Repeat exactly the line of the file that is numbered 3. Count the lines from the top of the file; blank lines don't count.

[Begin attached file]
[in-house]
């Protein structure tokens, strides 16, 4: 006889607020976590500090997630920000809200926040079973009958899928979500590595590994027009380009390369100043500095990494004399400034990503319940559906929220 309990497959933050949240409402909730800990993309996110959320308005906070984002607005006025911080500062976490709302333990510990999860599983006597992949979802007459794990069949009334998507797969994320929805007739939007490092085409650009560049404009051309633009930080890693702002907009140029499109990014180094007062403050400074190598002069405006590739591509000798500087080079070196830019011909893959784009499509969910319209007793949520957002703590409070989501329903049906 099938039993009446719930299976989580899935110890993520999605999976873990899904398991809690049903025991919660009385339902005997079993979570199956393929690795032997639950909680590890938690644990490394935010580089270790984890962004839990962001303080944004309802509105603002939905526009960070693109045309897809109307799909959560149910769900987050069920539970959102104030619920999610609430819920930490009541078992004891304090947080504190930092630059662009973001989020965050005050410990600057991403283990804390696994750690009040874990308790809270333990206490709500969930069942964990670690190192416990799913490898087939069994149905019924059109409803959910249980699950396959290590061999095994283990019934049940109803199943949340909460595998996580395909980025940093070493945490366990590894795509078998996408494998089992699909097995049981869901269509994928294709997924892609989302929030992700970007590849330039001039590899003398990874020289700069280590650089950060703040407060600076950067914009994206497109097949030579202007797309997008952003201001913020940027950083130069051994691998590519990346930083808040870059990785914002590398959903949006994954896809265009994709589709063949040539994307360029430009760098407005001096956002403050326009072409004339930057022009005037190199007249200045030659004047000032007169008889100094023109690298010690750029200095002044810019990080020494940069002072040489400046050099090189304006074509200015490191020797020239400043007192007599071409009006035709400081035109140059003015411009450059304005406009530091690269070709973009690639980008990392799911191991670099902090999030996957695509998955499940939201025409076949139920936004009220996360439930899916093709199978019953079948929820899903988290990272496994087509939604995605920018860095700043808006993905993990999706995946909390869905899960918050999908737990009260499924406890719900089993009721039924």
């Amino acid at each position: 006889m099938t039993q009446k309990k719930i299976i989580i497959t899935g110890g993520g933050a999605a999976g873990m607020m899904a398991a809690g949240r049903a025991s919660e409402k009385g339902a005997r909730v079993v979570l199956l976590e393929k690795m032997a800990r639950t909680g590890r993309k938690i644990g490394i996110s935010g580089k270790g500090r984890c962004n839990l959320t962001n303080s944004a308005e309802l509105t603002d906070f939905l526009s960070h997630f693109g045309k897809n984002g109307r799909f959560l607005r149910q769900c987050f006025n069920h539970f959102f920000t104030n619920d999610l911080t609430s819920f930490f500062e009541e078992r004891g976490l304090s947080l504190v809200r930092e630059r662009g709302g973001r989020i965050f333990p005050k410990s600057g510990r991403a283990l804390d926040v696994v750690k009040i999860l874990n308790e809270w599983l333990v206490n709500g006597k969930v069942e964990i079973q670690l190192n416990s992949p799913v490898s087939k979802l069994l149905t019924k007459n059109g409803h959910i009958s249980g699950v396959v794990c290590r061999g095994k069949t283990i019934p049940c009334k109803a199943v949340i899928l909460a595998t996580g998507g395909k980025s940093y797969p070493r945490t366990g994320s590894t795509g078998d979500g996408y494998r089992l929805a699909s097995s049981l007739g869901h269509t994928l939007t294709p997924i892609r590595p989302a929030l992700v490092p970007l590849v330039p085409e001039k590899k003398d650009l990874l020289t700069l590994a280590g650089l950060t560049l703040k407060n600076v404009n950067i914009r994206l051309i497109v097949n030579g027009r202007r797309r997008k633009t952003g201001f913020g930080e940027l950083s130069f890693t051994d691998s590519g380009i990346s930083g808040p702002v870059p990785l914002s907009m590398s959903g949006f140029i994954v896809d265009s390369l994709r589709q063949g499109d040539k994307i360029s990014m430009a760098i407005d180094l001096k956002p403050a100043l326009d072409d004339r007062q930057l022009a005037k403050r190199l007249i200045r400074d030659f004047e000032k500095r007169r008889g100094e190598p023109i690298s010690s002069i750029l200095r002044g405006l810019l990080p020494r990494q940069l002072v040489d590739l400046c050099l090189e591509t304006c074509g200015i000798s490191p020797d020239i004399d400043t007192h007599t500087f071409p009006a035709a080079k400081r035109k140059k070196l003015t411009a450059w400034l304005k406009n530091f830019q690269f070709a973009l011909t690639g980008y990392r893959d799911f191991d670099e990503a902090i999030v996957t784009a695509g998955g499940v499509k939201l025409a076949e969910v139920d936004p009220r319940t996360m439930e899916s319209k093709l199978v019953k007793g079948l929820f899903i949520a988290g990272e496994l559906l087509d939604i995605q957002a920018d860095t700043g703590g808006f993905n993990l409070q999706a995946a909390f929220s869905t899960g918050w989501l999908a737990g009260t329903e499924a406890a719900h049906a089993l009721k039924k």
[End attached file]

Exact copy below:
């Amino acid at each position: 006889m099938t039993q009446k309990k719930i299976i989580i497959t899935g110890g993520g933050a999605a999976g873990m607020m899904a398991a809690g949240r049903a025991s919660e409402k009385g339902a005997r909730v079993v979570l199956l976590e393929k690795m032997a800990r639950t909680g590890r993309k938690i644990g490394i996110s935010g580089k270790g500090r984890c962004n839990l959320t962001n303080s944004a308005e309802l509105t603002d906070f939905l526009s960070h997630f693109g045309k897809n984002g109307r799909f959560l607005r149910q769900c987050f006025n069920h539970f959102f920000t104030n619920d999610l911080t609430s819920f930490f500062e009541e078992r004891g976490l304090s947080l504190v809200r930092e630059r662009g709302g973001r989020i965050f333990p005050k410990s600057g510990r991403a283990l804390d926040v696994v750690k009040i999860l874990n308790e809270w599983l333990v206490n709500g006597k969930v069942e964990i079973q670690l190192n416990s992949p799913v490898s087939k979802l069994l149905t019924k007459n059109g409803h959910i009958s249980g699950v396959v794990c290590r061999g095994k069949t283990i019934p049940c009334k109803a199943v949340i899928l909460a595998t996580g998507g395909k980025s940093y797969p070493r945490t366990g994320s590894t795509g078998d979500g996408y494998r089992l929805a699909s097995s049981l007739g869901h269509t994928l939007t294709p997924i892609r590595p989302a929030l992700v490092p970007l590849v330039p085409e001039k590899k003398d650009l990874l020289t700069l590994a280590g650089l950060t560049l703040k407060n600076v404009n950067i914009r994206l051309i497109v097949n030579g027009r202007r797309r997008k633009t952003g201001f913020g930080e940027l950083s130069f890693t051994d691998s590519g380009i990346s930083g808040p702002v870059p990785l914002s907009m590398s959903g949006f140029i994954v896809d265009s390369l994709r589709q063949g499109d040539k994307i360029s990014m430009a760098i407005d180094l001096k956002p403050a100043l326009d072409d004339r007062q930057l022009a005037k403050r190199l007249i200045r400074d030659f004047e000032k500095r007169r008889g100094e190598p023109i690298s010690s002069i750029l200095r002044g405006l810019l990080p020494r990494q940069l002072v040489d590739l400046c050099l090189e591509t304006c074509g200015i000798s490191p020797d020239i004399d400043t007192h007599t500087f071409p009006a035709a080079k400081r035109k140059k070196l003015t411009a450059w400034l304005k406009n530091f830019q690269f070709a973009l011909t690639g980008y990392r893959d799911f191991d670099e990503a902090i999030v996957t784009a695509g998955g499940v499509k939201l025409a076949e969910v139920d936004p009220r319940t996360m439930e899916s319209k093709l199978v019953k007793g079948l929820f899903i949520a988290g990272e496994l559906l087509d939604i995605q957002a920018d860095t700043g703590g808006f993905n993990l409070q999706a995946a909390f929220s869905t899960g918050w989501l999908a737990g009260t329903e499924a406890a719900h049906a089993l009721k039924k």